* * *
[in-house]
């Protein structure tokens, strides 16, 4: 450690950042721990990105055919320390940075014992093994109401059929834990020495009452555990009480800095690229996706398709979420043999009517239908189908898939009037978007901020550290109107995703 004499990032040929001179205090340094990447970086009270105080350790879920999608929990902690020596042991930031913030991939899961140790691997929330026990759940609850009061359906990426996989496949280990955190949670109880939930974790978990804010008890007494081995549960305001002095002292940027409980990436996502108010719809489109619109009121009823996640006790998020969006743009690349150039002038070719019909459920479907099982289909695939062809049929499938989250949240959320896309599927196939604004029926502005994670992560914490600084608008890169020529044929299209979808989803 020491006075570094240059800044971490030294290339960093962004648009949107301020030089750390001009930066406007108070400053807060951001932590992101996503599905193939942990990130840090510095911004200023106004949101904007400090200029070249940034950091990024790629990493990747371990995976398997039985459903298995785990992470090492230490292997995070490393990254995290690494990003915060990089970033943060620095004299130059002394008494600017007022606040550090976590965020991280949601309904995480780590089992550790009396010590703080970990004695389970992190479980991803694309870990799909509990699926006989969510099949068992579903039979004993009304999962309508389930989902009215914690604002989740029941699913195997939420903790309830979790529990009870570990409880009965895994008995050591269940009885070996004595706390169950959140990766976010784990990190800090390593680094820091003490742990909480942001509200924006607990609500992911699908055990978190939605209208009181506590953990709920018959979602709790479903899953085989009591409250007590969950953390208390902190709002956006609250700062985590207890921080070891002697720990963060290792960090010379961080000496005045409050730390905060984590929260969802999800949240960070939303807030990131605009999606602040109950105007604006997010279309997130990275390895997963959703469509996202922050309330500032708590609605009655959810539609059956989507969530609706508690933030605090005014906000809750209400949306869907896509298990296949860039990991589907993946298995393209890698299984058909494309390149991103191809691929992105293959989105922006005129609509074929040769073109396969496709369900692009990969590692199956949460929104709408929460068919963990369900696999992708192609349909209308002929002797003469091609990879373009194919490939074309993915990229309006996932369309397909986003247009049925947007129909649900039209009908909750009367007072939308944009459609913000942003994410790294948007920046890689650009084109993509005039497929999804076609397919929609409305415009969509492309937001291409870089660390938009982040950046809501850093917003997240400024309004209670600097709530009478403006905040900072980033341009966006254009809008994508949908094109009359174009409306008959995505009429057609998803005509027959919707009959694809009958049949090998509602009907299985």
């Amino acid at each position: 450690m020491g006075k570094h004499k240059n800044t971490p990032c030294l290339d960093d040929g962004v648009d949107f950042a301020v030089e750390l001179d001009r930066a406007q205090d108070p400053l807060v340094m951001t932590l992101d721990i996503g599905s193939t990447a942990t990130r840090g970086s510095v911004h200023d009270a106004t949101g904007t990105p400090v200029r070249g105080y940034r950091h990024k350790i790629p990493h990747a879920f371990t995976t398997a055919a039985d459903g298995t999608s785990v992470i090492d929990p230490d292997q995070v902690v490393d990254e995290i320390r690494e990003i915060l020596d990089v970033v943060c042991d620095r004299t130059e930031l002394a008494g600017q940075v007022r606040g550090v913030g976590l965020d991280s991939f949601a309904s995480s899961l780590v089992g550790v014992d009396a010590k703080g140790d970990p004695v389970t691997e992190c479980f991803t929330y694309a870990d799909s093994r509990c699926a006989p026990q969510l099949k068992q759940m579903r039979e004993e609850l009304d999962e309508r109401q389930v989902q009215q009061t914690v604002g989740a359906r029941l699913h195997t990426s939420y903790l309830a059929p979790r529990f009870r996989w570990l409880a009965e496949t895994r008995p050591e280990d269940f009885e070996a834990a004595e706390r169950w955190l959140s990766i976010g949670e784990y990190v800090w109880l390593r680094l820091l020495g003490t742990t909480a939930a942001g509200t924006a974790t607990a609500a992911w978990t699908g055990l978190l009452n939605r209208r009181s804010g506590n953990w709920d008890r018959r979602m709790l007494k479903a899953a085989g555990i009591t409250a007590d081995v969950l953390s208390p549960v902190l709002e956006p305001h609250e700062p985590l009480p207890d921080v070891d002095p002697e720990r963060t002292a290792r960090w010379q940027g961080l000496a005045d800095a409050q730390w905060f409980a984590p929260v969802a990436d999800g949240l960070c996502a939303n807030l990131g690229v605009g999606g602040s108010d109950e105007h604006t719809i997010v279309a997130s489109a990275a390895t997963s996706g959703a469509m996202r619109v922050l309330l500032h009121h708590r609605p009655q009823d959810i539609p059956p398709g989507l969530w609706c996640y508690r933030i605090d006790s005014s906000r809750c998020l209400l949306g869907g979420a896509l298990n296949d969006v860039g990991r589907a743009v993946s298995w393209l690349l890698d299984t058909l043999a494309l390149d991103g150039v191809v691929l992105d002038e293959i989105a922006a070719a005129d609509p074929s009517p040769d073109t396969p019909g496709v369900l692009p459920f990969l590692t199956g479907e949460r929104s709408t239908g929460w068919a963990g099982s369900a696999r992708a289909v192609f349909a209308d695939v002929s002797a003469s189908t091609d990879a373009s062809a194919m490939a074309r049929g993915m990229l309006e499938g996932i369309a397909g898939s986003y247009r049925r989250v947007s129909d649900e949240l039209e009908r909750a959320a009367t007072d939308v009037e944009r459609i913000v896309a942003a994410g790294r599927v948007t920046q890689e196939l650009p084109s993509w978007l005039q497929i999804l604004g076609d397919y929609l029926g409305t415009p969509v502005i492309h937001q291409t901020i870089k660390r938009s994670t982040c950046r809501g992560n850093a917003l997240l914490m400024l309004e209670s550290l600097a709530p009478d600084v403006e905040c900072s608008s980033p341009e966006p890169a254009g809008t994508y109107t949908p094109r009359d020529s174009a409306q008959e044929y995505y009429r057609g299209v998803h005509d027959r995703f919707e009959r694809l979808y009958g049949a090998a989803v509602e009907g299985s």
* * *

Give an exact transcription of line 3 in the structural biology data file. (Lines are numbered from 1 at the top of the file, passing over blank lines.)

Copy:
């Amino acid at each position: 450690m020491g006075k570094h004499k240059n800044t971490p990032c030294l290339d960093d040929g962004v648009d949107f950042a301020v030089e750390l001179d001009r930066a406007q205090d108070p400053l807060v340094m951001t932590l992101d721990i996503g599905s193939t990447a942990t990130r840090g970086s510095v911004h200023d009270a106004t949101g904007t990105p400090v200029r070249g105080y940034r950091h990024k350790i790629p990493h990747a879920f371990t995976t398997a055919a039985d459903g298995t999608s785990v992470i090492d929990p230490d292997q995070v902690v490393d990254e995290i320390r690494e990003i915060l020596d990089v970033v943060c042991d620095r004299t130059e930031l002394a008494g600017q940075v007022r606040g550090v913030g976590l965020d991280s991939f949601a309904s995480s899961l780590v089992g550790v014992d009396a010590k703080g140790d970990p004695v389970t691997e992190c479980f991803t929330y694309a870990d799909s093994r509990c699926a006989p026990q969510l099949k068992q759940m579903r039979e004993e609850l009304d999962e309508r109401q389930v989902q009215q009061t914690v604002g989740a359906r029941l699913h195997t990426s939420y903790l309830a059929p979790r529990f009870r996989w570990l409880a009965e496949t895994r008995p050591e280990d269940f009885e070996a834990a004595e706390r169950w955190l959140s990766i976010g949670e784990y990190v800090w109880l390593r680094l820091l020495g003490t742990t909480a939930a942001g509200t924006a974790t607990a609500a992911w978990t699908g055990l978190l009452n939605r209208r009181s804010g506590n953990w709920d008890r018959r979602m709790l007494k479903a899953a085989g555990i009591t409250a007590d081995v969950l953390s208390p549960v902190l709002e956006p305001h609250e700062p985590l009480p207890d921080v070891d002095p002697e720990r963060t002292a290792r960090w010379q940027g961080l000496a005045d800095a409050q730390w905060f409980a984590p929260v969802a990436d999800g949240l960070c996502a939303n807030l990131g690229v605009g999606g602040s108010d109950e105007h604006t719809i997010v279309a997130s489109a990275a390895t997963s996706g959703a469509m996202r619109v922050l309330l500032h009121h708590r609605p009655q009823d959810i539609p059956p398709g989507l969530w609706c996640y508690r933030i605090d006790s005014s906000r809750c998020l209400l949306g869907g979420a896509l298990n296949d969006v860039g990991r589907a743009v993946s298995w393209l690349l890698d299984t058909l043999a494309l390149d991103g150039v191809v691929l992105d002038e293959i989105a922006a070719a005129d609509p074929s009517p040769d073109t396969p019909g496709v369900l692009p459920f990969l590692t199956g479907e949460r929104s709408t239908g929460w068919a963990g099982s369900a696999r992708a289909v192609f349909a209308d695939v002929s002797a003469s189908t091609d990879a373009s062809a194919m490939a074309r049929g993915m990229l309006e499938g996932i369309a397909g898939s986003y247009r049925r989250v947007s129909d649900e949240l039209e009908r909750a959320a009367t007072d939308v009037e944009r459609i913000v896309a942003a994410g790294r599927v948007t920046q890689e196939l650009p084109s993509w978007l005039q497929i999804l604004g076609d397919y929609l029926g409305t415009p969509v502005i492309h937001q291409t901020i870089k660390r938009s994670t982040c950046r809501g992560n850093a917003l997240l914490m400024l309004e209670s550290l600097a709530p009478d600084v403006e905040c900072s608008s980033p341009e966006p890169a254009g809008t994508y109107t949908p094109r009359d020529s174009a409306q008959e044929y995505y009429r057609g299209v998803h005509d027959r995703f919707e009959r694809l979808y009958g049949a090998a989803v509602e009907g299985s």